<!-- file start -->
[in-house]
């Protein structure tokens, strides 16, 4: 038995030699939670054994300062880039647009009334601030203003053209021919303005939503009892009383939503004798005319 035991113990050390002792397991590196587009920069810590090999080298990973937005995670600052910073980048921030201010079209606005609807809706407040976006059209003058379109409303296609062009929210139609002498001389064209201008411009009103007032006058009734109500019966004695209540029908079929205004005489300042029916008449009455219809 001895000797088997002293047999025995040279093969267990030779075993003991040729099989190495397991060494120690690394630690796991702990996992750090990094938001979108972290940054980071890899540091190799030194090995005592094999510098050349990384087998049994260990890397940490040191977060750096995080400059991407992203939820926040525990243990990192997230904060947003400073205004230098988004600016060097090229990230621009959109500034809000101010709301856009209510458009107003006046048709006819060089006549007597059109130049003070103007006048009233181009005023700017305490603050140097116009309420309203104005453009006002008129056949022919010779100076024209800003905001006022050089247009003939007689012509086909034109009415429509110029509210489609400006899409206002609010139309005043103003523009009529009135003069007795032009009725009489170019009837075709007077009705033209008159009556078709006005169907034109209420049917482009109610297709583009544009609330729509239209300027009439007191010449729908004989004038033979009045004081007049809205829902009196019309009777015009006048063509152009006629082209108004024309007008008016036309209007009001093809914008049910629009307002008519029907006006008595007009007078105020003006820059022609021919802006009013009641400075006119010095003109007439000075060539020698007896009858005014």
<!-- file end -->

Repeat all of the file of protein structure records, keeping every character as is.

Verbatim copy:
[in-house]
């Protein structure tokens, strides 16, 4: 038995030699939670054994300062880039647009009334601030203003053209021919303005939503009892009383939503004798005319 035991113990050390002792397991590196587009920069810590090999080298990973937005995670600052910073980048921030201010079209606005609807809706407040976006059209003058379109409303296609062009929210139609002498001389064209201008411009009103007032006058009734109500019966004695209540029908079929205004005489300042029916008449009455219809 001895000797088997002293047999025995040279093969267990030779075993003991040729099989190495397991060494120690690394630690796991702990996992750090990094938001979108972290940054980071890899540091190799030194090995005592094999510098050349990384087998049994260990890397940490040191977060750096995080400059991407992203939820926040525990243990990192997230904060947003400073205004230098988004600016060097090229990230621009959109500034809000101010709301856009209510458009107003006046048709006819060089006549007597059109130049003070103007006048009233181009005023700017305490603050140097116009309420309203104005453009006002008129056949022919010779100076024209800003905001006022050089247009003939007689012509086909034109009415429509110029509210489609400006899409206002609010139309005043103003523009009529009135003069007795032009009725009489170019009837075709007077009705033209008159009556078709006005169907034109209420049917482009109610297709583009544009609330729509239209300027009439007191010449729908004989004038033979009045004081007049809205829902009196019309009777015009006048063509152009006629082209108004024309007008008016036309209007009001093809914008049910629009307002008519029907006006008595007009007078105020003006820059022609021919802006009013009641400075006119010095003109007439000075060539020698007896009858005014």